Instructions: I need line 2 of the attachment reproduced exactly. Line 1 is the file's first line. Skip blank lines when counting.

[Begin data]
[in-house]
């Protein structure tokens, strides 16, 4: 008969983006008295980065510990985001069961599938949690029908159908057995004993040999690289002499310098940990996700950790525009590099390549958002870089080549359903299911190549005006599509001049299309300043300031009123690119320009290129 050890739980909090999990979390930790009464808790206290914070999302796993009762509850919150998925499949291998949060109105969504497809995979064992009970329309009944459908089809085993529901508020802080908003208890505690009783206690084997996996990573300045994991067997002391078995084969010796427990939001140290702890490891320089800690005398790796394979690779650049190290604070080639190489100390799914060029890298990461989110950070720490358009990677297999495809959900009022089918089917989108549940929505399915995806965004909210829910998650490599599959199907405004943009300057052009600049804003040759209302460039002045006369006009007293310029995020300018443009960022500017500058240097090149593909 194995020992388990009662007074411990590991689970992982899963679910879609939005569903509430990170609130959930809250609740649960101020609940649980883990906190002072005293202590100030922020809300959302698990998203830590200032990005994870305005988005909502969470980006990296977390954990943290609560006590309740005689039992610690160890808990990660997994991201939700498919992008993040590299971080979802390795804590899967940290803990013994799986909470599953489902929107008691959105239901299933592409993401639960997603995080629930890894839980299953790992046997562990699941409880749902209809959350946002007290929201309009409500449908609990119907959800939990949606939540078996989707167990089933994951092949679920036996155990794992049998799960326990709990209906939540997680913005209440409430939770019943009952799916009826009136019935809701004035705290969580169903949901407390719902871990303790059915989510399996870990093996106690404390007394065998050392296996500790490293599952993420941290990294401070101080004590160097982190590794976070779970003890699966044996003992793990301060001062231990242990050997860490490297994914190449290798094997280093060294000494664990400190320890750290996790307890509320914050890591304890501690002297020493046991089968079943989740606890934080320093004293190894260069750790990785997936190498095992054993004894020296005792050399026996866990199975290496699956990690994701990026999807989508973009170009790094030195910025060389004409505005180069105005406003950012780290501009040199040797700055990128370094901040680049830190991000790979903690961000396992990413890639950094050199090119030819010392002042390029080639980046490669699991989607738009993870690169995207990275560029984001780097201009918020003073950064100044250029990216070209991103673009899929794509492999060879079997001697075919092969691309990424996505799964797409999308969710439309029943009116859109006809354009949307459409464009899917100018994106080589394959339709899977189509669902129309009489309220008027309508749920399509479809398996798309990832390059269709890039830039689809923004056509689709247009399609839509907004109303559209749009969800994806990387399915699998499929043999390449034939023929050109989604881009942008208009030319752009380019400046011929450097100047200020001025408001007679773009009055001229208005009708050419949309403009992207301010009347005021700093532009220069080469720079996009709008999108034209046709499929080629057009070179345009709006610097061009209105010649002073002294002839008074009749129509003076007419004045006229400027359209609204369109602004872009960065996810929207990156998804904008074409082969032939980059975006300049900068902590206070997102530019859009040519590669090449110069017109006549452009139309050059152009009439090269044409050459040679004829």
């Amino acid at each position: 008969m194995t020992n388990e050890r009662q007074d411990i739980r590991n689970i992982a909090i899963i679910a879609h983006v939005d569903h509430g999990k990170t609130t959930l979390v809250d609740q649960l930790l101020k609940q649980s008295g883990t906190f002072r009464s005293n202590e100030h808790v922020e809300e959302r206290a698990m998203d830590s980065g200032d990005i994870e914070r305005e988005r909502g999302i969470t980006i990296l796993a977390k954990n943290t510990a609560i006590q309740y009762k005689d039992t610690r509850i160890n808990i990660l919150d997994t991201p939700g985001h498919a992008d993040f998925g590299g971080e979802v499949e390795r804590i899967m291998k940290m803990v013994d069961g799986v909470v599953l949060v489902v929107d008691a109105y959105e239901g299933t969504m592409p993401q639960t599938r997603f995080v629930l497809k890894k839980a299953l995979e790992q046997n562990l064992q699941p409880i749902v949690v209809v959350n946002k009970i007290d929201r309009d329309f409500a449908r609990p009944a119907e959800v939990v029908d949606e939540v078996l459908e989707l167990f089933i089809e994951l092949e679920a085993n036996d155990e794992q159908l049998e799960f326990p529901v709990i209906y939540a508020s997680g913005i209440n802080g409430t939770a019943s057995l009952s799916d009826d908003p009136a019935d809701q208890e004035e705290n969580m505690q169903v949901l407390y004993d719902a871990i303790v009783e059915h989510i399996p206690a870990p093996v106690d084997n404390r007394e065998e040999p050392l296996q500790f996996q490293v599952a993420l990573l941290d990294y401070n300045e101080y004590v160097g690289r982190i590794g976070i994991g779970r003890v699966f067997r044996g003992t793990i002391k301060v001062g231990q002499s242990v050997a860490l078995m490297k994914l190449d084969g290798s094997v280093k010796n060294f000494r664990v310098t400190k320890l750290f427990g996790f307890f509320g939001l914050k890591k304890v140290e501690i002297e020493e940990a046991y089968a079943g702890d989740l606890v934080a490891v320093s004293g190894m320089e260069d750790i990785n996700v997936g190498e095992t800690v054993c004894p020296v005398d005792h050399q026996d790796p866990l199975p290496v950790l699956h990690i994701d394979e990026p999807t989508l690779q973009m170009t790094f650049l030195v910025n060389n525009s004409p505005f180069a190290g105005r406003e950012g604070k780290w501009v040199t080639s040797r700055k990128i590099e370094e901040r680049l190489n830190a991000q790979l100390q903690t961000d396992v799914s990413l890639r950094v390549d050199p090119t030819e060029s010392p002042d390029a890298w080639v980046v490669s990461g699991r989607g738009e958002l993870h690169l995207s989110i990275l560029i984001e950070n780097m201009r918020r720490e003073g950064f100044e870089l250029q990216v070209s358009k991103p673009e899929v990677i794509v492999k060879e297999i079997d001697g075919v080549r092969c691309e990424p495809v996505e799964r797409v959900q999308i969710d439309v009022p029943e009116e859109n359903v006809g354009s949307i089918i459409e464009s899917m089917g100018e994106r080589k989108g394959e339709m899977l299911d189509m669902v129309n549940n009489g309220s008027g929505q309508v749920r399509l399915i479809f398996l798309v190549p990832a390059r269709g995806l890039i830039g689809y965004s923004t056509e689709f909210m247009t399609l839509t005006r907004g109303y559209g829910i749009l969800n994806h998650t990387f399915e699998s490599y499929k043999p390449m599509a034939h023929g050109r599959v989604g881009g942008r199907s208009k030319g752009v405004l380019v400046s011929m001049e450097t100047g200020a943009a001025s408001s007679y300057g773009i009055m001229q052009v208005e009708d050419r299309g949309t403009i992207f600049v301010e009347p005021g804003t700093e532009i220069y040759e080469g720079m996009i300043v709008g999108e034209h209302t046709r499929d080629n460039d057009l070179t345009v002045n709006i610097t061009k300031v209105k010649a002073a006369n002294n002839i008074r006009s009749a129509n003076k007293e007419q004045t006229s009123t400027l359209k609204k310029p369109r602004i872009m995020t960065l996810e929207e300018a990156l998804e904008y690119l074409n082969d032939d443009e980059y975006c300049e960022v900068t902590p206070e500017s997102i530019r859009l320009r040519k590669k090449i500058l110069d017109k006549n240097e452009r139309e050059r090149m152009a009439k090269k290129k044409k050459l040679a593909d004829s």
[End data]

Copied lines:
């Protein structure tokens, strides 16, 4: 008969983006008295980065510990985001069961599938949690029908159908057995004993040999690289002499310098940990996700950790525009590099390549958002870089080549359903299911190549005006599509001049299309300043300031009123690119320009290129 050890739980909090999990979390930790009464808790206290914070999302796993009762509850919150998925499949291998949060109105969504497809995979064992009970329309009944459908089809085993529901508020802080908003208890505690009783206690084997996996990573300045994991067997002391078995084969010796427990939001140290702890490891320089800690005398790796394979690779650049190290604070080639190489100390799914060029890298990461989110950070720490358009990677297999495809959900009022089918089917989108549940929505399915995806965004909210829910998650490599599959199907405004943009300057052009600049804003040759209302460039002045006369006009007293310029995020300018443009960022500017500058240097090149593909 194995020992388990009662007074411990590991689970992982899963679910879609939005569903509430990170609130959930809250609740649960101020609940649980883990906190002072005293202590100030922020809300959302698990998203830590200032990005994870305005988005909502969470980006990296977390954990943290609560006590309740005689039992610690160890808990990660997994991201939700498919992008993040590299971080979802390795804590899967940290803990013994799986909470599953489902929107008691959105239901299933592409993401639960997603995080629930890894839980299953790992046997562990699941409880749902209809959350946002007290929201309009409500449908609990119907959800939990949606939540078996989707167990089933994951092949679920036996155990794992049998799960326990709990209906939540997680913005209440409430939770019943009952799916009826009136019935809701004035705290969580169903949901407390719902871990303790059915989510399996870990093996106690404390007394065998050392296996500790490293599952993420941290990294401070101080004590160097982190590794976070779970003890699966044996003992793990301060001062231990242990050997860490490297994914190449290798094997280093060294000494664990400190320890750290996790307890509320914050890591304890501690002297020493046991089968079943989740606890934080320093004293190894260069750790990785997936190498095992054993004894020296005792050399026996866990199975290496699956990690994701990026999807989508973009170009790094030195910025060389004409505005180069105005406003950012780290501009040199040797700055990128370094901040680049830190991000790979903690961000396992990413890639950094050199090119030819010392002042390029080639980046490669699991989607738009993870690169995207990275560029984001780097201009918020003073950064100044250029990216070209991103673009899929794509492999060879079997001697075919092969691309990424996505799964797409999308969710439309029943009116859109006809354009949307459409464009899917100018994106080589394959339709899977189509669902129309009489309220008027309508749920399509479809398996798309990832390059269709890039830039689809923004056509689709247009399609839509907004109303559209749009969800994806990387399915699998499929043999390449034939023929050109989604881009942008208009030319752009380019400046011929450097100047200020001025408001007679773009009055001229208005009708050419949309403009992207301010009347005021700093532009220069080469720079996009709008999108034209046709499929080629057009070179345009709006610097061009209105010649002073002294002839008074009749129509003076007419004045006229400027359209609204369109602004872009960065996810929207990156998804904008074409082969032939980059975006300049900068902590206070997102530019859009040519590669090449110069017109006549452009139309050059152009009439090269044409050459040679004829």